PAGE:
You also need to find out where they want to buy houses and in what price range. Some will only work in certain areas and price ranges and others will say anywhere there is a deal! Ask if they are a cash buyer or if they will need some extra time to arrange financing.

Attend real estate investment club meetings. Another excellent source of buyers for the houses you find will be your local investment club. Most major metropolitan areas have at least one club that meets monthly. Join and attend every meeting.

The networking opportunities are endless. When you go to the meetings tell everyone what you are planning to do. Once again, collect names and information about people who are interested in buying houses.

Attend foreclosure auctions. Some investors hate to go out knocking on doors and dealing with emotional, distressed owners; they much prefer to buy at the foreclosure auction.

At most auctions, the property must be paid for with cash or a cashier’s check within hours of the sale. What a wonderful opportunity for you to meet cash buyers for the houses you find.

Introduce yourself to the investors and hand out business cards. Tell them you find houses just like the ones sold at the auction and ask if they would be interested in being contacted when you find something. Again, find out where and what price range they buy in.

Ask for their business card and make notes on the back or take along a notebook. Make sure and do this either before or after the auction because the investors will be focused on bidding during the auction and won’t appreciate distractions.

Keep telephone logs. Once word gets around that you flip contracts, you’ll get weekly phone calls from investors asking if you have anything. Keep a log of who calls, these will be the first investors to contact when you have a deal.
How to find a good title company or attorney

Ask other investors who they recommend. This is where all that networking comes in handy. By building a good relationship with the investors you call from ads, meet at the investor clubs or at the auction, you’ll develop a base of mentors that you can call anytime you need advice.

Don’t abuse the privilege though. Rarely will you make friends with someone if you call them frequently and keep them on the phone for a long time. Keep your phone calls brief and to the point. Or better yet, take advantage of the time at the investor club meetings for your questions.

The agreement or contract

Once you find that elusive motivated seller and the right house at just the right price, you’ll need a document to “tie up” or buy the house. A contract lets the seller know you’re serious about buying their house and it provides written instructions for the title company. All real estate contracts must be in writing.

Now is NOT the time to get creative about contracts. Most title companies will supply you with a purchase contract.   You may also be able to get a good contract through your local real estate investment club.  We also have some simple contracts in the FILE VAULT at CashFlowDepot.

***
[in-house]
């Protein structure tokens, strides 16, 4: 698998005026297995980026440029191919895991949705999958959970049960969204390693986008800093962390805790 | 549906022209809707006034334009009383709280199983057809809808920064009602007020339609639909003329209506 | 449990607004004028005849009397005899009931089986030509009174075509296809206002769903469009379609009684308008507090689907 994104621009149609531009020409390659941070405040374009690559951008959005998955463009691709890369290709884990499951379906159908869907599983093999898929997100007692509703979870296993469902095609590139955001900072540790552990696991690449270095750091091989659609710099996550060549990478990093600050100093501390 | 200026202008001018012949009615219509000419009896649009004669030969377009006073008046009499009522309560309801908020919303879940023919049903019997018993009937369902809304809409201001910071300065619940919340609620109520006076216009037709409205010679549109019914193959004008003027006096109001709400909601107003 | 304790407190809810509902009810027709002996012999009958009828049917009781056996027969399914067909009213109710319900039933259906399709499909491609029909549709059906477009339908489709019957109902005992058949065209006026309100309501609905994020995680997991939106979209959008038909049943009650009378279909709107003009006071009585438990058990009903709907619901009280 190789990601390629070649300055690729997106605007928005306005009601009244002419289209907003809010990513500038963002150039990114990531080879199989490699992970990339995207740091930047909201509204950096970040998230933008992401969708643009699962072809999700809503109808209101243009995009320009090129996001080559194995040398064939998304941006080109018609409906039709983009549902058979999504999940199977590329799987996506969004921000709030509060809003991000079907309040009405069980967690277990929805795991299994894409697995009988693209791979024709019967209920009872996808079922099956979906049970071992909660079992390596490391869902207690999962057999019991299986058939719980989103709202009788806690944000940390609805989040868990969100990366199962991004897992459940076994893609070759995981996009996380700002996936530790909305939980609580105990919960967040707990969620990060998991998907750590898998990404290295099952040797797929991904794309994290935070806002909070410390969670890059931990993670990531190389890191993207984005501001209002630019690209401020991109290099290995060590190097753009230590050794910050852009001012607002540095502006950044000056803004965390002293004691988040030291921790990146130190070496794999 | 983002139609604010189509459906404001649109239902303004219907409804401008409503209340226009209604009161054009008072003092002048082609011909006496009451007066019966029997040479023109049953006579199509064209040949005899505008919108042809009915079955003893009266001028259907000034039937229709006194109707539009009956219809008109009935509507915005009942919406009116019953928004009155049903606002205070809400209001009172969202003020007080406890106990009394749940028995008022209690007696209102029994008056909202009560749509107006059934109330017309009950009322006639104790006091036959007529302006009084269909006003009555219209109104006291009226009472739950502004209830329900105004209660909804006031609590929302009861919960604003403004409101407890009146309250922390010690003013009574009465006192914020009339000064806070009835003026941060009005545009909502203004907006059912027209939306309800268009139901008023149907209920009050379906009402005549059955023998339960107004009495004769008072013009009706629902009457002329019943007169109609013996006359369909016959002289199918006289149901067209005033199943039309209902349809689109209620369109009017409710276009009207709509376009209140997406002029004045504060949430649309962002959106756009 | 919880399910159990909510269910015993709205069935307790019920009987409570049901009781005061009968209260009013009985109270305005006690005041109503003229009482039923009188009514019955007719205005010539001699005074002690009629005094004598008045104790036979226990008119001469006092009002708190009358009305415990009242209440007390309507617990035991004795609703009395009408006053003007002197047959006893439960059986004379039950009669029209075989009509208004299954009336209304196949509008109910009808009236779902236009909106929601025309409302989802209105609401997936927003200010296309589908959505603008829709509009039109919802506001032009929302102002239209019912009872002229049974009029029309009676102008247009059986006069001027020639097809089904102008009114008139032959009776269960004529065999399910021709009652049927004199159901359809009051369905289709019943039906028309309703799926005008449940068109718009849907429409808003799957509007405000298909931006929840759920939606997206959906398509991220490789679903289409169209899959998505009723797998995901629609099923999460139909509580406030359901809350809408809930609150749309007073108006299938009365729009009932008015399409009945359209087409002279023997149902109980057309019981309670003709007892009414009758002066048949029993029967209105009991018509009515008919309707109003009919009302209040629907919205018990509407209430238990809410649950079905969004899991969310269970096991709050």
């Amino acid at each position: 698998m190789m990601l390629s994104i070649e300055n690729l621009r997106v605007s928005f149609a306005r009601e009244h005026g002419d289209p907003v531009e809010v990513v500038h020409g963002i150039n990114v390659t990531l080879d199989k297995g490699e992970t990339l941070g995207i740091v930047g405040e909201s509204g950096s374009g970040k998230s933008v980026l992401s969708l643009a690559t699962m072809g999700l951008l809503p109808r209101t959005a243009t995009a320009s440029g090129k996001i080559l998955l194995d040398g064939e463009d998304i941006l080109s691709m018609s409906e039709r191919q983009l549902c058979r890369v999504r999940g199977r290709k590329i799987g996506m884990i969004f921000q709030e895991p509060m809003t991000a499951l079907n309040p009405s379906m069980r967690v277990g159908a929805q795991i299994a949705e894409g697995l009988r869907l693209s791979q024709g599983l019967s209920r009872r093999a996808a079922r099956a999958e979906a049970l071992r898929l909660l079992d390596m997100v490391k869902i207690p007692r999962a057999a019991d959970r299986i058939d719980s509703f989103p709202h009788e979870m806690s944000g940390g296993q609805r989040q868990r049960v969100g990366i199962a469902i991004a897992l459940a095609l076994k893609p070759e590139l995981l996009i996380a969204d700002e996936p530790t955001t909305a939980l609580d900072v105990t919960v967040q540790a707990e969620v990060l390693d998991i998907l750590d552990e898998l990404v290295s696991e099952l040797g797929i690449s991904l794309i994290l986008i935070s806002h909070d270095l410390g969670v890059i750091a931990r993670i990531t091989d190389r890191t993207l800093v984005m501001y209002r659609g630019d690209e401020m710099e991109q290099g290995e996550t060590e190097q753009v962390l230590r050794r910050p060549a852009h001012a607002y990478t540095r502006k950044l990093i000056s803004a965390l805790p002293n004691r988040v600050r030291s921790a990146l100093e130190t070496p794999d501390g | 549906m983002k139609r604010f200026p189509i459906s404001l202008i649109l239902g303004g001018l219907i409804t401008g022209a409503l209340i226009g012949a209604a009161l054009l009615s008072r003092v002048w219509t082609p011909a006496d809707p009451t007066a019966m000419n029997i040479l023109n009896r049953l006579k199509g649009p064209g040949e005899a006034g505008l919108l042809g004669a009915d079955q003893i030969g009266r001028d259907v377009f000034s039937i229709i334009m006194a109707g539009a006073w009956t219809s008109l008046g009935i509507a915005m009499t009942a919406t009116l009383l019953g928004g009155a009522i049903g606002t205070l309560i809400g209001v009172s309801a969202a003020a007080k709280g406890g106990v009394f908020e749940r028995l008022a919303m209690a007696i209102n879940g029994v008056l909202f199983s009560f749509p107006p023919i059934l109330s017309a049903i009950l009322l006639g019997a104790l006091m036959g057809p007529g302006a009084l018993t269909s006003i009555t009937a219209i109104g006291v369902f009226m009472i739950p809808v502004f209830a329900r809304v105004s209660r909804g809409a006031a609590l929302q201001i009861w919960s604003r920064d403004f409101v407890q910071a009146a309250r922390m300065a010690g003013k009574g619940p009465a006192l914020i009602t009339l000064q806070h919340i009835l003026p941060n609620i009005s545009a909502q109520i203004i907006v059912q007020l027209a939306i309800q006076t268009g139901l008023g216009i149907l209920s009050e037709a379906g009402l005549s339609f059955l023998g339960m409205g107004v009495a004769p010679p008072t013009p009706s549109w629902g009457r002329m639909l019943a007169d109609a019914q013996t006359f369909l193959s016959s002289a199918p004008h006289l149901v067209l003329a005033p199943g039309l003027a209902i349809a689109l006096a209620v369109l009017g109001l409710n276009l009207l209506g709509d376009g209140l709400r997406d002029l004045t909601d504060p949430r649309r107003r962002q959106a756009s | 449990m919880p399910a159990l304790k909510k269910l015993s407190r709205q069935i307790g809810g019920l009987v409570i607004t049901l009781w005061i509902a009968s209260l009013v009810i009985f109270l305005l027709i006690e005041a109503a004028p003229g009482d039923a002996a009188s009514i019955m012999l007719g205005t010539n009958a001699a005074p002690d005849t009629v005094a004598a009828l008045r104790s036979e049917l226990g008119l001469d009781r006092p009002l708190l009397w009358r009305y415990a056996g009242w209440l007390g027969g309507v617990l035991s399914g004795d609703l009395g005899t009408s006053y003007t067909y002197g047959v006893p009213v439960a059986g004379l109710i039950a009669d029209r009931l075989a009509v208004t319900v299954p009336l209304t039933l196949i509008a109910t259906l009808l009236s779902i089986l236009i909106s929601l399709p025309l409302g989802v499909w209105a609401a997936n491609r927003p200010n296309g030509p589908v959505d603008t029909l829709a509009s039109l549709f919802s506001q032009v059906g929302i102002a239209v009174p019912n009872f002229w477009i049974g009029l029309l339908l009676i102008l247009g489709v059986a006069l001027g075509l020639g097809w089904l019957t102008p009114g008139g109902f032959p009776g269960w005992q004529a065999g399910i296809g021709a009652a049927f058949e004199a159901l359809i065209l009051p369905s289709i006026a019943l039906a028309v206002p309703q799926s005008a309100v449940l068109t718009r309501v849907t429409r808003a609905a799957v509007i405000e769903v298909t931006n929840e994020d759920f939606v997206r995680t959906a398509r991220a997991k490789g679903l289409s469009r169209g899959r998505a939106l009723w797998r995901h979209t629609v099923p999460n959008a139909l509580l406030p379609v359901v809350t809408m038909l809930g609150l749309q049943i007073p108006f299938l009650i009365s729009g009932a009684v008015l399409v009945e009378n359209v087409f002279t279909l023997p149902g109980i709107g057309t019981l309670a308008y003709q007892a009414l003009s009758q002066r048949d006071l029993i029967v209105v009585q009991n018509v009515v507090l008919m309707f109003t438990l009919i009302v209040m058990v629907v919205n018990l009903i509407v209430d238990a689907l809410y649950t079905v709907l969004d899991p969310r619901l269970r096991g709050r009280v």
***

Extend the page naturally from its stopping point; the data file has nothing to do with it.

Whichever agreement or contract you use make sure to add a clause that protects YOUR interest and allows you a way out of the contract. An example is:

This contract is subject to inspection and approval of the property by buyer’s associates.

If you cannot find a buyer for the contract, you notify the seller in writing that your partner did not approve the purchase of the house. Then you are no longer obligated to purchase the property. I’d suggest that you send the notice by certified mail. Or, you may be able to negotiate more time to sell the house or a lower purchase price to make the property more attractive to the people on your buyer’s list.

Everything you and the seller agree to must be written in the contract or agreement. If it’s not, the seller may develop a sudden case of amnesia.

If the property is vacant, I always ask the seller to provide me with a key or a combination to the lock box along with permission to enter the premises for estimating repairs and completing inspections.

You may even ask the seller to allow you to place a “For Sale” or “For Rent” sign in the yard prior to closing. Remember, whatever you agree to, put it in the contract.

It is essential that the contract does NOT have any clauses that would prevent you from assigning the contract. You could add a simple clause like, “Buyer may assign contract.” Or, next to your name, as the buyer, say and/or assigns.  An example is Jackie Lange and/or assigns.  This gives you permission to assign the contract.

Next I’ll discuss where to find houses owned by motivated sellers, how to evaluate a transaction, and how to negotiate a deal that’s good for all parties.

By now you’ve had time to: Locate three or more rehab investors to wholesale your contract to; have your contracts ready and thoroughly understand them; and know which title company or attorney you will use to close that first deal.

If not, take time to complete these steps before you start looking for houses.

Let’s discuss how you can increase your odds of finding and closing more deals in the least amount of time. Here are four ways to find houses:

Finding wholesale opportunities

Tell the world–recruit bird dogs

Research, research, research

Knock on doors

Bandit signs and magnetic signs on your car

Advertise on craigslist

To achieve maximum success you need to use a combination of ways to advertise. However, you may have other time constraints (like a full-time job) that limit what you can do. In that case, pick the methods that best fit your schedule or your budget.

Farming for houses